Developing a relationship that respects and values both people equally is at the heart of the new intimacy, in which you both get to be loved for who you really are. And it’s pretty simple to do as long as you follow these five key principles. Each one will help you be romantic every day as well as maintain a clear vision of the overall purpose for the challenges that are unavoidable when two different people join their lives together.

The greatest spiritual purpose for your being together is to assure that both of you are expanding your capacity to love and be loved.

    In every relationship there always are two distinctly different people. Historically, both people tried to get the other to match their fantasies. That’s a sure-fire recipe for heartache. In the new intimacy, both people are aware of the differences between them
    and the need to respect those differences – different feelings, beliefs, and behaviors. (We are not talking about self-destructive or abusive attitudes and behaviors like drug abuse or self-sabotage at work, or domestic violence or emotional abuse).

    Only when you accept that your lover is a gift to your life, a blessing to be cherished precisely because he or she is not just like you, only then can you begin to appreciate the richness of the special romance the two of you can share. Only then can you love and be loved on your own terms.


    You both are active participants. Neither one of you is powerless. You can’t be a totally innocent victim or the sole perpetrator. Traditionally, feelings of powerlessness were expressed through being dominant or submissive. That led to power struggles and irreconcilable differences. In the new intimacy, both people know they have real impact on each other and on their relationship so they can do the love work required to make the changes they want.

    When you are accepted and valued for who you really are, then you can appreciate the work of art you both are involved in, the daily adventure of romance that from time to time needs a little tune up or prompts one or both of you to challenge deeply held, yet limited beliefs or behaviors. There is nothing to lose and a great deal to gain, and you realize that as a partnership you are always learning more about what love has in store for you.



    Curiosity is the sweetest aphrodisiac there is. We all want someone to recognize, understand and desire us for who we actually are. So, curiosity opens the path to being truly loved. In the past, relationships were largely shaped by acting out sex-role-stereotypes. As a result, people tended to take each other for granted and sex was usually the only form of intimacy available. In the new intimacy, a sincere interest in who the other person is, how s/he is feeling, what s/he wants and needs creates a deep, ongoing connection, a way to make love out of bed anytime, everyday.

    When romance includes the ability to appreciate each other and support each other’s passions, self-expression, creativity, and impulse to grow, then curiosity will never stop. You will remain eternally fascinated with each other as unique people. That way your relationship can never become boring or stale. Quite the contrary, it will thrive and blossom, taking both of you into further reaches of what you are here to learn, and give, and bring into the loving covenant that you share.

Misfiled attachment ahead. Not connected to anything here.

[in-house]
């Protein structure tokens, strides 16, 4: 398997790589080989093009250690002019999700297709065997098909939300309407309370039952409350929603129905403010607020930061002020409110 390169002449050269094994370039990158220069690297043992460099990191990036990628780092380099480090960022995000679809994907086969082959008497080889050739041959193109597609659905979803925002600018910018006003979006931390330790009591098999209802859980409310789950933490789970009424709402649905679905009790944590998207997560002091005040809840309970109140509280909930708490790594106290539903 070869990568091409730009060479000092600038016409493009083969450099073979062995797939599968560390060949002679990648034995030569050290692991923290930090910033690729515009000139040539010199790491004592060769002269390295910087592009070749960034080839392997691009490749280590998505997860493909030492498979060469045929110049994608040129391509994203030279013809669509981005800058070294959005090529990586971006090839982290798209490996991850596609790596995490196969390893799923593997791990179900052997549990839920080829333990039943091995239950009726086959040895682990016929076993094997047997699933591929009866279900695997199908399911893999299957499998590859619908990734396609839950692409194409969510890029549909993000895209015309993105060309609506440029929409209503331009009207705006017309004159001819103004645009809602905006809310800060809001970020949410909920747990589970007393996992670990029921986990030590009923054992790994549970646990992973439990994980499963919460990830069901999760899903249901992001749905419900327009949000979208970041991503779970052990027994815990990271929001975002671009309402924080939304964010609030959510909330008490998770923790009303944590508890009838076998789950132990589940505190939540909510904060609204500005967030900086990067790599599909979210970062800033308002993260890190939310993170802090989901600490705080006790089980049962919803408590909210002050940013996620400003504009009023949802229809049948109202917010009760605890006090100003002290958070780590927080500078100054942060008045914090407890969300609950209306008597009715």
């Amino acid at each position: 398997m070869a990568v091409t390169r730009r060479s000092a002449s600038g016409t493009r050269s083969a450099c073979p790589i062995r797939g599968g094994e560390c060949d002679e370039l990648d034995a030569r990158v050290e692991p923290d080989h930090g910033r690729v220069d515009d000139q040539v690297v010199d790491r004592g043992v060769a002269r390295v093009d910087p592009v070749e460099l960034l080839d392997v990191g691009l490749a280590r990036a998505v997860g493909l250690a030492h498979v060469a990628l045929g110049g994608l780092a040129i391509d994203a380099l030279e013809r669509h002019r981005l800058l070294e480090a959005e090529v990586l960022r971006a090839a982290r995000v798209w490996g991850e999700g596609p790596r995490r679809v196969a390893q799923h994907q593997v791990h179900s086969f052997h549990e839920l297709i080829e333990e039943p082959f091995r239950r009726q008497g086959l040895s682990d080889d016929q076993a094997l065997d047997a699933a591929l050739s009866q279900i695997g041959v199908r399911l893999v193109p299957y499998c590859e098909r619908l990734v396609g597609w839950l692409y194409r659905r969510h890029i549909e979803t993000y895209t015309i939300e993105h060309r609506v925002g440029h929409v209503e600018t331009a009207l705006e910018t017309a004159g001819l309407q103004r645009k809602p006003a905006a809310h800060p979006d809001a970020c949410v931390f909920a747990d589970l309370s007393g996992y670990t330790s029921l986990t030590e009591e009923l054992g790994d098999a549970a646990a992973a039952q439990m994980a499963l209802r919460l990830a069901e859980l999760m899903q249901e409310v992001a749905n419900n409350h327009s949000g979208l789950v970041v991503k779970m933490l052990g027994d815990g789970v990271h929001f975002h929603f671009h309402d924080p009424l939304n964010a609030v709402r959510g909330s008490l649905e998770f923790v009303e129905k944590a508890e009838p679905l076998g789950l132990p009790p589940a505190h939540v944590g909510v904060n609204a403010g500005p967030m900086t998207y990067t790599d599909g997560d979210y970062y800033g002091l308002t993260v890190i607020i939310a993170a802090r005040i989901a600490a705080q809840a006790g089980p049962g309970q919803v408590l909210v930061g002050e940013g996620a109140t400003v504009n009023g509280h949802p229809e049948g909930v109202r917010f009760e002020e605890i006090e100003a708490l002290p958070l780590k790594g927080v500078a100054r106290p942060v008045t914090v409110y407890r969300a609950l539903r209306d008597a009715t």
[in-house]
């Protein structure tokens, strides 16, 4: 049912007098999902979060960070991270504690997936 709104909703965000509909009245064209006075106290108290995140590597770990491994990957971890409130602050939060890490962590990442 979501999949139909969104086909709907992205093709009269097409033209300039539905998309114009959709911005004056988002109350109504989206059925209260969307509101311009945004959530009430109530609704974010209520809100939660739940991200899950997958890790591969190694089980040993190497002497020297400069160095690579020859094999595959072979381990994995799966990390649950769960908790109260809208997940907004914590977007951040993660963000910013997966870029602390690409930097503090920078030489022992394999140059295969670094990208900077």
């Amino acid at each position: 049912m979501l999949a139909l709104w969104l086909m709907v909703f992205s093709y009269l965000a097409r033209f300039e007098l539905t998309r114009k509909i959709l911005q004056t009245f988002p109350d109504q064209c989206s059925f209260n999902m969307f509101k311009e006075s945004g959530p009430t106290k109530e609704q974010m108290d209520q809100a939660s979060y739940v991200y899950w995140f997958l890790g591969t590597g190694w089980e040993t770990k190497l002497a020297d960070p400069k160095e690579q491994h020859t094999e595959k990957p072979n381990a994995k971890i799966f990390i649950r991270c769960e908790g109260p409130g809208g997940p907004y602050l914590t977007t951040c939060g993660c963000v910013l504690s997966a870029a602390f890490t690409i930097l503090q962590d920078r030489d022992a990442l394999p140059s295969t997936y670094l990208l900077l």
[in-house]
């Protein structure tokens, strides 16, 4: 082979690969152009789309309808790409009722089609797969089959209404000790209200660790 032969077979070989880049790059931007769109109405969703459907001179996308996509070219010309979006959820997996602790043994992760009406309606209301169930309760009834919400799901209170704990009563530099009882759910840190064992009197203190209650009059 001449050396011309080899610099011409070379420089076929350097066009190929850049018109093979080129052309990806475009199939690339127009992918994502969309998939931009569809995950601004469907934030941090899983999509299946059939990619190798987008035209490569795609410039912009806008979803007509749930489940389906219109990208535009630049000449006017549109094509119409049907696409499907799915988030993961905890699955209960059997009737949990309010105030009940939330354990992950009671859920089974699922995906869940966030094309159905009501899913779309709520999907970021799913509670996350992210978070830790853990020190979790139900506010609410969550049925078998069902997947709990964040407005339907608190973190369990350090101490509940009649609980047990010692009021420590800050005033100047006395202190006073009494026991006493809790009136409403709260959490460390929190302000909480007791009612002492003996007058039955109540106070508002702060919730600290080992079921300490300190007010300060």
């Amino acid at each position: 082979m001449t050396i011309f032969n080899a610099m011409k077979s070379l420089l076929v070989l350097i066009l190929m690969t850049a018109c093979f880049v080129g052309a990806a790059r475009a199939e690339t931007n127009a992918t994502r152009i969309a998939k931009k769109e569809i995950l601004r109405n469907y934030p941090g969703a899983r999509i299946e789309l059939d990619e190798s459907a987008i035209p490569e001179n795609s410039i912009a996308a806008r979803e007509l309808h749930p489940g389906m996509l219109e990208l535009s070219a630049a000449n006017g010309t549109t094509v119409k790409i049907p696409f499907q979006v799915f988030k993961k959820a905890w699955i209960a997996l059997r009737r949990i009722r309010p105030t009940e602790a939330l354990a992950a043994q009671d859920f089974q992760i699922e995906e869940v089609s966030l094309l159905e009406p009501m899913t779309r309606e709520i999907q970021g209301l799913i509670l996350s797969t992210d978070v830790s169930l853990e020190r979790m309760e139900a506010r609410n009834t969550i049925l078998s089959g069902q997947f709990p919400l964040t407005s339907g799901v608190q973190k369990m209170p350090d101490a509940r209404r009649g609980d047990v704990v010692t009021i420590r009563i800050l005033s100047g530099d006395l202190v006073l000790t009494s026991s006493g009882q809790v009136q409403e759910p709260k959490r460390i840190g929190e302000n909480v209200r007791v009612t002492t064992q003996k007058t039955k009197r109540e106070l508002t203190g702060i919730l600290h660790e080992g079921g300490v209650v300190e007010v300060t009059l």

Because you are different, conflicts are bound to erupt from time to time. And fighting – fair fighting – can be healthy for the growth of your love.

    Fair fighting and creative conflict resolution honor the changing needs of your partnership and keep the relationship strong and growing. Formerly, conflict and fighting were a win-lose situation. That made conflict dangerous and destructive. In the new intimacy, conflict is viewed as an SOS, a warning that something needs to be attended to. So, occasional conflict is expected and can be a spur to emotional and spiritual growth.

    When you hold the well being of your relationship as your top priority, then you will increasingly honor your partner’s needs and feelings as being as important as your own. You both get to feel recognized and valued and those are fundamental aspects of finding resolution to your conflicts. That way you always feel closer and more deeply bonded. And that way conflict is merely healthy fertilizer for your love.


    Receiving love depends upon whether or not you believe you are lovable. If you don’t, you won’t be able to receive because you won’t feel deserving. When you do, the love that comes to you will be sweet and warm and completely acceptable — especially when it is different from how you expected it would be.

In the old intimacy, people hid behind the insecurity of role playing. They lived with the chronic fear that “if you really got to know me” you’d – leave, laugh, reject me, whatever. Their ability to receive love was blocked. In the new intimacy, two people are open to the
differences between them and to the fact that love is expressed in many different ways. So, love is often surprising. It comes as a teacher, healer and, of course, a deep and dear lover. And for it to be trusted as real, love must always be a reflection of who you really are.

Open your heart to give and receive more sweetly the affection, the care, and the sincere love that celebrates the very precious life you share.

Husband-and-wife psychology team Judith Sherven, Ph.D. and Jim Sniechowski, Ph.D, are the bestselling authors of The New Intimacy, Be Loved for Who You Really Are, and
Opening to Love 365 Days a Year. They named their company The Magic of Differences because embracing differences is the key to successful loving and living. As guest experts they’ve been on over 900 television and radio shows including Oprah, The O’Reilly Factor, 48 Hours, Canada AM, and The View. Visit their website at
and sign up for their free ezines.